We’ve all been told that kids are resilient—and they are in many ways. Even so, suicide stands as the second leading cause of death for kids ages 10–14, according to the Centers for Disease Control and Prevention. Meanwhile, anxiety has skyrocketed among young adults, the labor force is short-staffed and overstressed and divorce rates have climbed in recent years. It seems we’re falling short of the dictionary definition of resilience: the power or ability to recover quickly from a setback, depression, illness, overwork or other adversity. And it’s not all in our heads.
Here we take a look at how humans develop resilience over the decades. It’s about how you move, what you absorb and who’s on your side.
When the whole world is new and “all fall down” the name of the game, it’s no surprise that young kids need physical security from attentive caregivers. Death by accident or injury is the number one cause of childhood mortality. Parents, extended family members and caregivers also provide emotional security. It’s the unseen side of resilience, rooted in community connection.
As kids enter school, open lines of communication can help guard against behavioral health issues. Engage, get on your young one’s level and ask detailed questions that elicit detailed responses. “Children have much more to say than parents believe,” says Matthew Gelber, a Devon-based psychotherapist specializing in families and children. “How you talk to them makes all the difference.”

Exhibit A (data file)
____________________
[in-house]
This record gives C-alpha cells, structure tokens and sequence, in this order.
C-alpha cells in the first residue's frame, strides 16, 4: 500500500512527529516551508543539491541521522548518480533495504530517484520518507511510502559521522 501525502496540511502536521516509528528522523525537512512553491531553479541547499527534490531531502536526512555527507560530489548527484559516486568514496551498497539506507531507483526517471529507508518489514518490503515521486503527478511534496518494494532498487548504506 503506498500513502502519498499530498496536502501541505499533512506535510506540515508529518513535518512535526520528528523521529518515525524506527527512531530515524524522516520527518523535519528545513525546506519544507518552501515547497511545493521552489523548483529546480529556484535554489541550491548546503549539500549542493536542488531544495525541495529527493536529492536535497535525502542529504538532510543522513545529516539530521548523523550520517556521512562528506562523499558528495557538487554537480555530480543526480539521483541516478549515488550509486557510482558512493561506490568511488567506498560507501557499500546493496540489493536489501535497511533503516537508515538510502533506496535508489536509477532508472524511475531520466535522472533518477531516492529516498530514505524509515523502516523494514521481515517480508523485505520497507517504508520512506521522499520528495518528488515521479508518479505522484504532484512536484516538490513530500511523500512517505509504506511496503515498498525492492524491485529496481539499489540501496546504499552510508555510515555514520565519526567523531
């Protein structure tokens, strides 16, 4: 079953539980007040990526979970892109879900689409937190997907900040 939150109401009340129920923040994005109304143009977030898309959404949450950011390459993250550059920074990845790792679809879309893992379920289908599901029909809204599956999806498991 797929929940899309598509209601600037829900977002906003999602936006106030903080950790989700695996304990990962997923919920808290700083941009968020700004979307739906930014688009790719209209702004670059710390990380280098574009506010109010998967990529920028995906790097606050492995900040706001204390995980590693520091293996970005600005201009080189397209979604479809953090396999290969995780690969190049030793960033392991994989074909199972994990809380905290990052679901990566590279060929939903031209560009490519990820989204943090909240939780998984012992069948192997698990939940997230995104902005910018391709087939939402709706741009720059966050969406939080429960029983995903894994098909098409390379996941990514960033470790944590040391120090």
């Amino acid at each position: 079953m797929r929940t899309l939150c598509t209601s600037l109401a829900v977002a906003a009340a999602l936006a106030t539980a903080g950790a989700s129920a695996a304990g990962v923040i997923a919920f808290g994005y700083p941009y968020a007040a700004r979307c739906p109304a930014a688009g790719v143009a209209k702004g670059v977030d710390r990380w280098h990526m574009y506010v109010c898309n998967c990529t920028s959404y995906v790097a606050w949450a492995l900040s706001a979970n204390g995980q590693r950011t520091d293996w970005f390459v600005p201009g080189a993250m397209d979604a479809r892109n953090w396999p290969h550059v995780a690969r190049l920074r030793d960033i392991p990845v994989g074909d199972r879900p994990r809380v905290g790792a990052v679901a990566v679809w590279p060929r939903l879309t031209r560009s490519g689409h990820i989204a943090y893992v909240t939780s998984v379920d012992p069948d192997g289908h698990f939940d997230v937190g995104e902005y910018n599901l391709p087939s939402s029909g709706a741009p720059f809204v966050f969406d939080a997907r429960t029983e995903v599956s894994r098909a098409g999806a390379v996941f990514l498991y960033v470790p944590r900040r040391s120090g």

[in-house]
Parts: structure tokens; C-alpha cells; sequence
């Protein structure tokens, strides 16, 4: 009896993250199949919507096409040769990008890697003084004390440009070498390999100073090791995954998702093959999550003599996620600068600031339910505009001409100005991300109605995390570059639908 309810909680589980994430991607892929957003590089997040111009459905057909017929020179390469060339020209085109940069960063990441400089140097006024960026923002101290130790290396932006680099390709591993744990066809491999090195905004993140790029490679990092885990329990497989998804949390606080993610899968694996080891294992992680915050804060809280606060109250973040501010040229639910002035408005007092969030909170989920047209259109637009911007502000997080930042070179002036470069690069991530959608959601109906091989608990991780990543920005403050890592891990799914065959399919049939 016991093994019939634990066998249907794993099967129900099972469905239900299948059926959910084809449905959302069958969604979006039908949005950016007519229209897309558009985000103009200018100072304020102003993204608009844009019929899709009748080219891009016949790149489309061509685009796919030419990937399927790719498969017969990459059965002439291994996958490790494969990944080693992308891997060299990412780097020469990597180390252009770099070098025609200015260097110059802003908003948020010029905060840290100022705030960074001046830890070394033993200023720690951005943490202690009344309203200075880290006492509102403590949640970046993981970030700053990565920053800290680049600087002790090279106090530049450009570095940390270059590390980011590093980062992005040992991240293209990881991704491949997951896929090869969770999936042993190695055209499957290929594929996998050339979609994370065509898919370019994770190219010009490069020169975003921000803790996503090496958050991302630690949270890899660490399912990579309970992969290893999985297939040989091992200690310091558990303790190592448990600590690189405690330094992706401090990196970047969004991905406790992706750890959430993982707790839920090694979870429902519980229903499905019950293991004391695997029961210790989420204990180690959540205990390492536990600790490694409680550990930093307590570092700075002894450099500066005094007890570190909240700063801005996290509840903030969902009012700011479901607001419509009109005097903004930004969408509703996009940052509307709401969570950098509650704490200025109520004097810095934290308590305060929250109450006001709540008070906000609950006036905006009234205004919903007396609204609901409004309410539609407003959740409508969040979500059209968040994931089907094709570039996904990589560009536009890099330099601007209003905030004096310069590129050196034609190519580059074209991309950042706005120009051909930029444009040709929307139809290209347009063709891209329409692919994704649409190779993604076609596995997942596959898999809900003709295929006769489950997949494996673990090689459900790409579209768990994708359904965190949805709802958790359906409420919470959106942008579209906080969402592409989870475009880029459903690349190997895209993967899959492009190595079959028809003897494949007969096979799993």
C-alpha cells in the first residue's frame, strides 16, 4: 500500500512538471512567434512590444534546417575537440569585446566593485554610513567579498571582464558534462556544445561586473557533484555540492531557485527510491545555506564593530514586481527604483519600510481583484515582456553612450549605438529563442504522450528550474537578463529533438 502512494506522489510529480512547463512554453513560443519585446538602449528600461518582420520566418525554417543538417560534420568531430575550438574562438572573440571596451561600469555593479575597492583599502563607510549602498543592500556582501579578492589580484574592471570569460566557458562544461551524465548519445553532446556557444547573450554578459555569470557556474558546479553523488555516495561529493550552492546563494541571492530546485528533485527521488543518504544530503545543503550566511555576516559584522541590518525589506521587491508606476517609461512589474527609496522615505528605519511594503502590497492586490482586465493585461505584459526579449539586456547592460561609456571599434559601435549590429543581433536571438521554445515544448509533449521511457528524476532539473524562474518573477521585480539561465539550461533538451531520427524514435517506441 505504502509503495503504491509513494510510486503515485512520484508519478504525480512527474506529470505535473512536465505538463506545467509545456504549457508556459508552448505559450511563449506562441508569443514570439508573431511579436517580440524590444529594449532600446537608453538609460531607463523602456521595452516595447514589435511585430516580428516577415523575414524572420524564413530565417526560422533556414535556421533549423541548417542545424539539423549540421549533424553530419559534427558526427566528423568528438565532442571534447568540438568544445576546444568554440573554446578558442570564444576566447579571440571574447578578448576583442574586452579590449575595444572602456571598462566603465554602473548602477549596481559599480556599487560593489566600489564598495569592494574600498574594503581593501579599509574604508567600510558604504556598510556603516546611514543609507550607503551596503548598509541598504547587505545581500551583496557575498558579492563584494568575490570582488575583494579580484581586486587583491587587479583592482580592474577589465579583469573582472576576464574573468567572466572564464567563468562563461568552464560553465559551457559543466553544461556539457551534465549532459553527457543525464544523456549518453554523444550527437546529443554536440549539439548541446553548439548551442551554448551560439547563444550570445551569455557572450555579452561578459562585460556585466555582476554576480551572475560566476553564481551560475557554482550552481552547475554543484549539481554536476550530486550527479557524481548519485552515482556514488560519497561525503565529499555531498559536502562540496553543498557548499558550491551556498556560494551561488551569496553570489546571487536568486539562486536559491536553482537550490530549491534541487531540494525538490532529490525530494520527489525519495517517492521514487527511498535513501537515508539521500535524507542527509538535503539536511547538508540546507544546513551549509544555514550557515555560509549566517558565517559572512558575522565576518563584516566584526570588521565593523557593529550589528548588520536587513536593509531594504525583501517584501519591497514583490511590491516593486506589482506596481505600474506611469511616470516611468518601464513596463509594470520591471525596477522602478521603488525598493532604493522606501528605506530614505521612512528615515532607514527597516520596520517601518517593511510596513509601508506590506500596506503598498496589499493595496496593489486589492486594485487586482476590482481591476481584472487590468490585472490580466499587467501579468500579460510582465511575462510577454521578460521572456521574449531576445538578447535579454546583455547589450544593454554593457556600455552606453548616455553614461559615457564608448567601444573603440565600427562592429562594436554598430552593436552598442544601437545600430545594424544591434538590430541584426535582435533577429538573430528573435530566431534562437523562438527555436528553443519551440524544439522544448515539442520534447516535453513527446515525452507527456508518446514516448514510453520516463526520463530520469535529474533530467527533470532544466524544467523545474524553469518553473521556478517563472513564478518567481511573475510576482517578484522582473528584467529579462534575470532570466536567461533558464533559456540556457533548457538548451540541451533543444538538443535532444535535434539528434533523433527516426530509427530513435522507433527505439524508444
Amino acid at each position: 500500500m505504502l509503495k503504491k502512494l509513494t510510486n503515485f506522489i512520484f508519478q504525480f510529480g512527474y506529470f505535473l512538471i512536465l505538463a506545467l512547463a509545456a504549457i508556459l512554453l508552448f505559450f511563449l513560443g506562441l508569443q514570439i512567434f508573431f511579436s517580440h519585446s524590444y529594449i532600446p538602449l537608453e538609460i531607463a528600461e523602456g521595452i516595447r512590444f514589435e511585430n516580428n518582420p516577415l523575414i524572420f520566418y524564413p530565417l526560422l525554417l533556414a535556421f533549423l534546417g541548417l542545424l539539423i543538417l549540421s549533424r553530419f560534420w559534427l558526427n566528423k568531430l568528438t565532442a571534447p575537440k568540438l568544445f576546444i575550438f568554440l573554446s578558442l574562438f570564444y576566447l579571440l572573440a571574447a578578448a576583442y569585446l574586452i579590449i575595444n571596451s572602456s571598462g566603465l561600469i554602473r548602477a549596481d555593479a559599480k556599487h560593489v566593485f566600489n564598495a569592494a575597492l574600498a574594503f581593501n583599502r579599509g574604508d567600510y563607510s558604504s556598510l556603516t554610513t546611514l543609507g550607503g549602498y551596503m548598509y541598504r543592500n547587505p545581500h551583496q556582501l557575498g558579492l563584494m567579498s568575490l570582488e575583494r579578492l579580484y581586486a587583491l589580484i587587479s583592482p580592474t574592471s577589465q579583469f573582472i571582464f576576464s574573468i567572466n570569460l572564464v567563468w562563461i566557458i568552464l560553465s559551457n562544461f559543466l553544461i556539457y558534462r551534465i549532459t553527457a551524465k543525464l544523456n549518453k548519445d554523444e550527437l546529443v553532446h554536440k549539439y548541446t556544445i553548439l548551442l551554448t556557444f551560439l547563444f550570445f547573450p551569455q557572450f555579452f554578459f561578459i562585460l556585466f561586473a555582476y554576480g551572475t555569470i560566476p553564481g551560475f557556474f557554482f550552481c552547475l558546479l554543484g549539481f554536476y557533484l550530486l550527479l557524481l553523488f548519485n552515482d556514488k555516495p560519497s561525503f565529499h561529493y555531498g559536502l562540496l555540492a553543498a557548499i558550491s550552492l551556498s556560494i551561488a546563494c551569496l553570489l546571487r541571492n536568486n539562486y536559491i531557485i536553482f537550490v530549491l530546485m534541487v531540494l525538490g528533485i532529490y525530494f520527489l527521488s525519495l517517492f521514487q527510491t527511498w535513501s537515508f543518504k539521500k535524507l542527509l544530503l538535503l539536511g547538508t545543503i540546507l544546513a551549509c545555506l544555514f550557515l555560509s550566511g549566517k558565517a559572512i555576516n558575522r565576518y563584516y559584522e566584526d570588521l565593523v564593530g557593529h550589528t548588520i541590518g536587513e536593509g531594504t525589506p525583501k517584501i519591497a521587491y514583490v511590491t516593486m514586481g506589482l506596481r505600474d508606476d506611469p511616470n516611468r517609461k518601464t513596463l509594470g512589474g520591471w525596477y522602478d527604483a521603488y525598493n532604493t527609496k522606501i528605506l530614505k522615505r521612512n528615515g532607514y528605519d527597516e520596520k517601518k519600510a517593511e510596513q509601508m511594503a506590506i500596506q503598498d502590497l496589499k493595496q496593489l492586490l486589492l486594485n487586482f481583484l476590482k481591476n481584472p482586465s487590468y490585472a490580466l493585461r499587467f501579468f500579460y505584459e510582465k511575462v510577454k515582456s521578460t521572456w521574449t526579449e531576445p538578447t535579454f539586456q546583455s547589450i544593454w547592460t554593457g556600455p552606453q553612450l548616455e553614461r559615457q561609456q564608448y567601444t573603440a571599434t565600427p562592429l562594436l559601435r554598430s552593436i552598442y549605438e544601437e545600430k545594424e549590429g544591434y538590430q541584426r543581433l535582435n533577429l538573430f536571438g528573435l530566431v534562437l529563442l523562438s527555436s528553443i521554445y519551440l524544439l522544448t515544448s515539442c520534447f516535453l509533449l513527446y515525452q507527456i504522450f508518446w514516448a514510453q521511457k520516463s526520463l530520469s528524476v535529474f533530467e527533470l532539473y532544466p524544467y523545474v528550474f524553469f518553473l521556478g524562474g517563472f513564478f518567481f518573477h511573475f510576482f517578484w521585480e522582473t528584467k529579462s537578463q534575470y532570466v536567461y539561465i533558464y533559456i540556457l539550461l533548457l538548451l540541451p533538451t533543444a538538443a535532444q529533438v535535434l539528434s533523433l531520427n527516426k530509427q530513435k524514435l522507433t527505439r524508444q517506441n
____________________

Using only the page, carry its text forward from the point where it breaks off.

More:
Ask clarifying questions, point by point—even if you think you know what they mean. “This means not asking—or accepting—one-word questions or answers,” Gelber says. “The healthiest child has parents who want to hear what the child has to say. Learn the ways to draw your kids out.”
At this crucial stage, mental and emotional resilience becomes just as important as physical resilience. By their teen years, many kids are spending as much time with their peers as they are with family. Still, the latter continues to impact their sense of belonging. “If you make your children’s mental health as primary a goal as their physical health, you can be out front of issues,” says Gelber.